In an intimate space in Space’s Triplex Studios, Eric Davidson awaits you with a ukelele and a book of poetry. Davidson has a lot to offer - charm and speedy lyrics, and a heavy dose of politics.
Davidson offers something lovingly light-hearted.
Davidson invests most of his time and lyrics into light-hearted political satire. He sings as a politician or institution from the first person perspective. His targets are all the big players; Trump, Nigel Farage, Isis, Theresa May, David Cameron, Jeremy Corbyn, George Osborne. A highlight was his song about the Kate Middleton, mixed with Common People.
His other strand is poetry. It’s when Davidson is performing verse that he is most alive. He sells his poem themed around flatpacks and Brexit particularly well.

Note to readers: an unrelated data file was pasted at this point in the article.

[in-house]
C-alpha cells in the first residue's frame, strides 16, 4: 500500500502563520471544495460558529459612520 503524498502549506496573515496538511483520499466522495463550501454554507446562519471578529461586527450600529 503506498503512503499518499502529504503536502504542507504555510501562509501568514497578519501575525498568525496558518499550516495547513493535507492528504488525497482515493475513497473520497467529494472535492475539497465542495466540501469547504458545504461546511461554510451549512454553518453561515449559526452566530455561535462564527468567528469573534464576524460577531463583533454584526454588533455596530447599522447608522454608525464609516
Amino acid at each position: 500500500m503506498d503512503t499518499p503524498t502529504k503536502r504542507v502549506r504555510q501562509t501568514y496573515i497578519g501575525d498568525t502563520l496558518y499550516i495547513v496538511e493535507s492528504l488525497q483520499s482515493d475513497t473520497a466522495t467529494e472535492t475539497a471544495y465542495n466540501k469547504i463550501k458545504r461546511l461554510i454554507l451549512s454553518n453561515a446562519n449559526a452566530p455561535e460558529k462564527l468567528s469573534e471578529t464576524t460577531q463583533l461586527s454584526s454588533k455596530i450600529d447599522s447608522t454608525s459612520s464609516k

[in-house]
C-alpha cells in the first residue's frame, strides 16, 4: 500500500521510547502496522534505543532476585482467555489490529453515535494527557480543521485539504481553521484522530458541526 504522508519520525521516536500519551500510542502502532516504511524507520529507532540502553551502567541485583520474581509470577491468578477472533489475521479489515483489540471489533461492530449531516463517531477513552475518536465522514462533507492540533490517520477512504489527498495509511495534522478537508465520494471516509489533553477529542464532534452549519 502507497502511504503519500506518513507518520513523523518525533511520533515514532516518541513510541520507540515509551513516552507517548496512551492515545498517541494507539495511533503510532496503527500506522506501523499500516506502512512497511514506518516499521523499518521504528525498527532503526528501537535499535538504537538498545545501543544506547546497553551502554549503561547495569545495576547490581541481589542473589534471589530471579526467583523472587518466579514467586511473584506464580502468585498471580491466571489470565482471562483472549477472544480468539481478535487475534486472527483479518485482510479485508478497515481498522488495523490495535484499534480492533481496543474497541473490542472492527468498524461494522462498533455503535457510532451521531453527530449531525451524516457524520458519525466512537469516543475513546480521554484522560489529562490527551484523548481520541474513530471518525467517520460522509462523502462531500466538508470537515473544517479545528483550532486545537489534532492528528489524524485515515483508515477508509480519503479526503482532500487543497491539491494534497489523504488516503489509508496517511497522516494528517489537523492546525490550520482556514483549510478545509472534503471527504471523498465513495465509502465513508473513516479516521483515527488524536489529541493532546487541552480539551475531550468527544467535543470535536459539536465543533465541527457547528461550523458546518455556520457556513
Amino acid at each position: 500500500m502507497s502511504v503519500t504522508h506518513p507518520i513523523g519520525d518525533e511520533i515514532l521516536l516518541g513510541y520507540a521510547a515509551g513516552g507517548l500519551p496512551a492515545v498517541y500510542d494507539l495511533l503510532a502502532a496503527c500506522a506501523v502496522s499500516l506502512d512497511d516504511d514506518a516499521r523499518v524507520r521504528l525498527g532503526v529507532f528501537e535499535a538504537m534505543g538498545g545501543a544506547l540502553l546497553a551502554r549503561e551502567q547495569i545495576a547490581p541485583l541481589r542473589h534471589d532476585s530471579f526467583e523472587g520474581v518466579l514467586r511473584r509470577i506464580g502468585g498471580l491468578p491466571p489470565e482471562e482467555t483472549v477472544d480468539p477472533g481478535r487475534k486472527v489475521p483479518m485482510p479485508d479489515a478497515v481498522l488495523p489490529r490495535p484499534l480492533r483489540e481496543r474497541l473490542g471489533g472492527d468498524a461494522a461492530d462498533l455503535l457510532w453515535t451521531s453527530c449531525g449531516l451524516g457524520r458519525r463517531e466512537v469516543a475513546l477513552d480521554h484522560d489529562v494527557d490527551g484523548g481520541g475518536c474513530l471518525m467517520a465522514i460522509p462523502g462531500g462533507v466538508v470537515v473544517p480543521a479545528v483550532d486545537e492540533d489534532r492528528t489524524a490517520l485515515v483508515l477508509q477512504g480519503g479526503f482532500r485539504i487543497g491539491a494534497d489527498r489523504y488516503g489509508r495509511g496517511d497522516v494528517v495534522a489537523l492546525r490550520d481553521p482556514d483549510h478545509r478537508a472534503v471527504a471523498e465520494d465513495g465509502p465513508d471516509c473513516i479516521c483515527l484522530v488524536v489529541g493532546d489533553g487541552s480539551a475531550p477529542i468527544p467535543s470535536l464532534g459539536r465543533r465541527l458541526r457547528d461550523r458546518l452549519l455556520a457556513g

There’s something very campfire-sing-a-long about Davidson. However, I must confess, I did not personally get a lot of his references. Not every line that I understood landed either. I was assured by other audience members after the show that Davidson’s references to local places and events were enjoyable. Despite my own reservations, I am not one to argue with his audience, who were lapping up his every lyric.
Davidson offers something lovingly light-hearted. Nothing here will shock you or have you on the edge of your seat, but it will make you relax and smile, and you can’t say that for every politically-focused poet/ukelele player.